I’ve been working at ON.Lab for almost a year now and I’ve seen the community grow quickly during that time — there were around 30 organizations involved when I started and there are over 70 members contributing to ONOS and CORD today.
It is encouraging to see the community grow, but it also brings a challenge of how to coordinate a group that large to make sure we’re all working toward a shared goal. One way to address this is to communicate clearly about our vision for ONOS and invite people to work together on completing specific parts of that vision.
This is where the brigade model comes in — the idea is to create small teams around specific features that we want to ship in upcoming versions of ONOS. This can help us connect with other people in the community who are excited about that feature and it gives that group a framework for working together.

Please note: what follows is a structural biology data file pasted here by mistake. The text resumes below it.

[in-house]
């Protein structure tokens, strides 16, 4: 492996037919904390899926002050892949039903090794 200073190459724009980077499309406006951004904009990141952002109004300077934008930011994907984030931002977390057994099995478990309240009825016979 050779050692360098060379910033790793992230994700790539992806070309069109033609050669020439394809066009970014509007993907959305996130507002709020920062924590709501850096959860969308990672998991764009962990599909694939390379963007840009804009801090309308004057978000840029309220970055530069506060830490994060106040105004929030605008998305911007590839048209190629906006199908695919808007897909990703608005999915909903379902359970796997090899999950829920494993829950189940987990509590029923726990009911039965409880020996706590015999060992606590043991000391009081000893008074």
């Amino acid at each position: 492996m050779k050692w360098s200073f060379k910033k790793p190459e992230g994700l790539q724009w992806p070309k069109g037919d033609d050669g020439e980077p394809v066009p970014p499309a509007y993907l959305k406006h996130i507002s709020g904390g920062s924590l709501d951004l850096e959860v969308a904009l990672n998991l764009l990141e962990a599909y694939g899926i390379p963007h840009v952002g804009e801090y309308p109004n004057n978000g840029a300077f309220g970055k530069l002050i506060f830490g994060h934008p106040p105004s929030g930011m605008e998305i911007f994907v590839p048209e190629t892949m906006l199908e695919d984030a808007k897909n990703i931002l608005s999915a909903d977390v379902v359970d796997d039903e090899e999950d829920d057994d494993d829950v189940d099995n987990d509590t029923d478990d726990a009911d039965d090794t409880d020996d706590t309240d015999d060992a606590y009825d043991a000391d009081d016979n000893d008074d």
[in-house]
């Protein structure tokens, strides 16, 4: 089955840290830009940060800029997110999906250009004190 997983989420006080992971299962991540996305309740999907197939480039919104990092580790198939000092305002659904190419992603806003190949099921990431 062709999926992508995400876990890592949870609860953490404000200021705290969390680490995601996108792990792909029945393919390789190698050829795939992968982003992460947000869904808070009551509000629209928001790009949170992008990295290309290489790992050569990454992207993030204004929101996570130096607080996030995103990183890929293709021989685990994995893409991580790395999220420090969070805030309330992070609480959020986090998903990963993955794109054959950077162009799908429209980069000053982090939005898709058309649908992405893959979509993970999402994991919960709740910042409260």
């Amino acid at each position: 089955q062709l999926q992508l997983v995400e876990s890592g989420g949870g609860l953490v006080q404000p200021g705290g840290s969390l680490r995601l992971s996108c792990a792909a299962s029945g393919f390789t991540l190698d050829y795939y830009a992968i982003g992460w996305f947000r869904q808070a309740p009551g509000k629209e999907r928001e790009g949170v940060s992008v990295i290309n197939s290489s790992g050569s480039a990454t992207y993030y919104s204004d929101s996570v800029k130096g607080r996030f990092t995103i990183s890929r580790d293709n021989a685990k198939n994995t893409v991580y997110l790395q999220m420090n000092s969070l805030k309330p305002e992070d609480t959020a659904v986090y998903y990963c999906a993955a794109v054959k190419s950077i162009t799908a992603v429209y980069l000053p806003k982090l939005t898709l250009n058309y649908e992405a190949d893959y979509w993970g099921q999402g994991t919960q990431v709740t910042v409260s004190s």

Code for America has been successfully using brigades to build new tools that help with local civic issues all across the country. There are many best practices we can take from that experience to help us get moving quickly with this model in our community. If you’ve been involved in a Code for America brigade, we’d be very interested to hear your thoughts.
For next steps, we’re starting to get brigades formed around a few key ONOS features — dynamic configuration, a new intent framework, SDN-IP and VPLS, and virtualization. We’ll share more details about each brigade soon and we encourage you to share thoughts and suggestions about the model and the specific brigades we’re starting with. Join the discussion about this on the onos-dev list.